“What do you mean, we don’t have what we need? We have marketing profiles. That’s enough!” blurted the project manager at a large financial services company. The discussion had begun amicably but had quickly spiraled into a tense debate about the company’s most important B2B customers.
As always, I felt it necessary to advocate for the customer or end user by explaining the importance of learning as much as possible about this customer base including their expectations about the online services my client provided for their B2B clients.
I began by extolling the virtues of marketing profiles: “We agree. The demographics are critical; they definitely help us understand users. These profiles are a great start.”
“Start?” asked the project manager.
“Yes, the perfect basis for identifying the people we need to interview in order to develop personas,” I said. While skeptical, the project manager and stakeholders seemed ready to listen. With an inward sigh of relief, I briefly explained the influence emotion plays when people make decisions. I also outlined the importance of learning about an individual’s physical work environment, daily tasks and responsibilities, and their views about the quality of software products and services currently offered by my client. With this information in hand, we would gain deep insight into customers’ actions and attitudes.
A long but ultimately worthwhile meeting.
This was not the first time I had had this discussion. The reason is the prevalent and erroneous assumption that marketing profiles are just as effective as personas. Profiles are not sufficient because they do not offer insights into the user’s needs, priorities, and work environment. For example:
- Is the environment noisy, such as a call center?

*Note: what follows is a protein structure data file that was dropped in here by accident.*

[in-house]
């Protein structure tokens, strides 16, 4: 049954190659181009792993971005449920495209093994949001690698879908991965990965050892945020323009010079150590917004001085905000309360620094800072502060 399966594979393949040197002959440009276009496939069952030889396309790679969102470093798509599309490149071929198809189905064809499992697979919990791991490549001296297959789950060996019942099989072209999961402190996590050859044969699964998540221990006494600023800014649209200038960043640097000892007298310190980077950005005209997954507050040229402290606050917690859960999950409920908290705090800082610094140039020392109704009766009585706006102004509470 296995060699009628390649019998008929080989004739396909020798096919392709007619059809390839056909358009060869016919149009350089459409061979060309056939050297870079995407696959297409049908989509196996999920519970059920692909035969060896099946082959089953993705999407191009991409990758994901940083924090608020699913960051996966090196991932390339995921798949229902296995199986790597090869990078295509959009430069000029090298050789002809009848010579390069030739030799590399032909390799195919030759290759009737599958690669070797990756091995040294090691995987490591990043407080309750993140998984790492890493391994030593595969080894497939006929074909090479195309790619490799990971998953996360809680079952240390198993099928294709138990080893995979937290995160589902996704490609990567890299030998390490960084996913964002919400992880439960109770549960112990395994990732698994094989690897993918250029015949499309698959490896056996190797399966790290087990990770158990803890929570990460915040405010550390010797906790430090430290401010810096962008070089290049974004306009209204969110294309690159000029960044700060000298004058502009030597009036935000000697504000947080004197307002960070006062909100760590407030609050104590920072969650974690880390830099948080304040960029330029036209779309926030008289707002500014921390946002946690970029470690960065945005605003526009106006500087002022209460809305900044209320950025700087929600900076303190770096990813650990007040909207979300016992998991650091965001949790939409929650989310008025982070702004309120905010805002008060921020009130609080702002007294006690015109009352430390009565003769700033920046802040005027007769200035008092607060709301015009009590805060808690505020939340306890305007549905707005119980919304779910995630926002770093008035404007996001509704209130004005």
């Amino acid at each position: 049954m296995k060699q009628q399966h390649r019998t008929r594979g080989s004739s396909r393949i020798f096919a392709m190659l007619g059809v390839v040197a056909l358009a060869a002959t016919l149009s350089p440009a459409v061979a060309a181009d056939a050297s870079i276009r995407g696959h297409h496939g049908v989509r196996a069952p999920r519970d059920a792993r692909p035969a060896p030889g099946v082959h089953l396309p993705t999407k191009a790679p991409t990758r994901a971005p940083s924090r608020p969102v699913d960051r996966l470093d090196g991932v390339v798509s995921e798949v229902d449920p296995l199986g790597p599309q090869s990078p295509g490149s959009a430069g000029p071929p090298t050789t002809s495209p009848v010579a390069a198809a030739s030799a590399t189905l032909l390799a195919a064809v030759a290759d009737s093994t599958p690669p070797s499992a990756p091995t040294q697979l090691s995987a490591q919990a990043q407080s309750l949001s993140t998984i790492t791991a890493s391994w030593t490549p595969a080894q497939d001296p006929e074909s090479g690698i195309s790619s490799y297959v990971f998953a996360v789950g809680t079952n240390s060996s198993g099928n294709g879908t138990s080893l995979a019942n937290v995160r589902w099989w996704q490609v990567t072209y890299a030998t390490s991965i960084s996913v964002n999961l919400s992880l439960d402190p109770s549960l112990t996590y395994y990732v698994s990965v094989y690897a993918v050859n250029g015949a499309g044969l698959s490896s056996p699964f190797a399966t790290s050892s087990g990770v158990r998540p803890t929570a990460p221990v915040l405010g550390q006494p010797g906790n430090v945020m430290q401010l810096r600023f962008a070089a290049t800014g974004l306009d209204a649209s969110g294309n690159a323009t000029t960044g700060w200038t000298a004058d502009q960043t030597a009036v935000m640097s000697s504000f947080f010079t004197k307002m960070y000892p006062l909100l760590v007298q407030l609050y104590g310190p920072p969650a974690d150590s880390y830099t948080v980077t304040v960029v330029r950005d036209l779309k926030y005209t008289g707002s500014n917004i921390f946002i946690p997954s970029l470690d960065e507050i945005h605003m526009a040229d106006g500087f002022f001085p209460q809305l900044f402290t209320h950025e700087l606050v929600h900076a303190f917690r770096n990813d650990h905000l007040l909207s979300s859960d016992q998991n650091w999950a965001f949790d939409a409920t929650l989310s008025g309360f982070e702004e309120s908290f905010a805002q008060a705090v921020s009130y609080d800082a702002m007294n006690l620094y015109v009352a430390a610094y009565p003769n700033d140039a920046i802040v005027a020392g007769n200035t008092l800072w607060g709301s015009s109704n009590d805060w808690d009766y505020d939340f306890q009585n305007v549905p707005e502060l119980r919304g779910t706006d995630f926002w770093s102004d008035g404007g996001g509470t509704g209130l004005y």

- Does the customer have highly specific fiduciary responsibilities as in the case of insurance agents and financial advisers?
- Does the customer work in a high-pressure environment such as an ad agency where daily deadlines are the norm?
Understanding these dynamics helps us better understand the user’s psychographics, the emotional dynamics that profoundly influence the user’s and customer’s perceptions of your company’s services.
These emotions play an important role in a user’s experience with your site or web and mobile apps. The quality of this user experience is critical because, online, seconds matter. You must grab and retain the user’s attention, no small task in a world overflowing with online channels.
Don’t guess. Don’t speculate. Devote the necessary resources to learn about your user’s needs, desires, and opinions by:
- Conducting contextual inquiry, a method involving the observation of customers in their natural environment (office, home, or in the field).
- Harnessing the qualitative data from these sessions to develop personas that bring your customers to life and serve as one basis for fun, usable products and an engaging online experience.
The ROI of this qualitative research is high because understanding the user’s mental model makes it easier to meet the user’s needs. Coupling this research with analytics reviews and frequent usability tests will gradually expand and refine your understanding of the user’s mental model. With this understanding in place, you will have the information you need to deepen your strengthen your organization’s connection to users and customers.